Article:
Is it possible add signature or water mark on photographs without post-processing? Like add the signature/water mark while capturing the photos. Any settings available?

  • \$\begingroup\$ Yes depending on what camera you have. Did you read the manual? \$\endgroup\$
    – connersz
    Dec 6, 2013 at 9:14
  • \$\begingroup\$ If you're asking about your DLSR, it'd probably help if you mention the make and model. \$\endgroup\$
    – Caleb
    Dec 6, 2013 at 21:55

2 Answers 2


In a word, no. Cameras don't generally have this feature built in, however there are ways of automating post processing tasks so that watermarks are applied when software downloads the image without the user having to perform any extra steps, it just depends what software you have

  • \$\begingroup\$ The question asked is it possible, I suggest it isn't because cameras don't do that, and I suggest an alternative. \$\endgroup\$ Dec 6, 2013 at 14:13
  • \$\begingroup\$ Not true, it's been done: ws.binghamton.edu/fridrich/Research/DFRWSfinal.pdf though I will admit that it's unlikely that the OP has a camera with a similar feature. \$\endgroup\$
    – Joanne C
    Dec 6, 2013 at 21:15
  • 1
    \$\begingroup\$ lol, ok I admit that I generalised when i said "cameras don't generally have this feature". Looks like it was done once. Looks like it was about 12 years ago judging by the research references. As requirements go probably completely unnecessary. If you want a watermark for evidence purposes then you change the date/time settings in the camera, negating the usefulness of the concept \$\endgroup\$ Dec 7, 2013 at 3:45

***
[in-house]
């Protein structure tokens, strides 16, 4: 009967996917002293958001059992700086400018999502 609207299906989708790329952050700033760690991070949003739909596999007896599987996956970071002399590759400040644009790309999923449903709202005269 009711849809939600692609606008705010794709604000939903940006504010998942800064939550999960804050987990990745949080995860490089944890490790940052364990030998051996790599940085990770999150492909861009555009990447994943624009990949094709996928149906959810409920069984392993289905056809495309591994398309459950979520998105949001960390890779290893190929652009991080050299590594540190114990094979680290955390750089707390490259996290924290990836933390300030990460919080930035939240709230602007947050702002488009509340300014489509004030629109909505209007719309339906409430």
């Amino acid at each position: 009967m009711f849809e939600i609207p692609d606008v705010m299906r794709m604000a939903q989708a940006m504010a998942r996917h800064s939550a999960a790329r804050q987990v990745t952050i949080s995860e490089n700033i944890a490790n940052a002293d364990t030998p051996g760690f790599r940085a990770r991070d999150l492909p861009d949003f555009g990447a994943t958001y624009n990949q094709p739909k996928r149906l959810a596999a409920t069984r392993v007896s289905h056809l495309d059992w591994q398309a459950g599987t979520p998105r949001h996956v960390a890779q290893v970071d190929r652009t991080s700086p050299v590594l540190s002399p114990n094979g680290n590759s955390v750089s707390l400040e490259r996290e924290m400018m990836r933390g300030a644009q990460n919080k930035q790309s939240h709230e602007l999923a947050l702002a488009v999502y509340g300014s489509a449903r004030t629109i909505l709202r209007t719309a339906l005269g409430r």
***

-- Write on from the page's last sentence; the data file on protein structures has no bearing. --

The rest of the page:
Yes. Although, as mentioned most cameras will require some modification.

With a Physical Mask

The low pass filter on the sensor could be augmented to cast a shadow on the sensor. The easiest way I could imagine doing this would be a metal vapor deposition onto the glass followed by a photolithography and etching process to remove the undesired metal. The resulting shadow mask will add a watermark to each image the camera produces.

An additional benefit of this method is that it can also be used on a film camera.

  • \$\begingroup\$ Wait, where would this shadow mask go in a film camera? \$\endgroup\$ Dec 7, 2013 at 19:13
  • \$\begingroup\$ Right in front of the film, it would only work well with small aperture. \$\endgroup\$
    – Phil
    Dec 10, 2013 at 0:47
  • \$\begingroup\$ I was thinking more of how you used to get dates on cameras with some sort of light source through a stencil. \$\endgroup\$
    – SailorCire
    May 31, 2015 at 0:08

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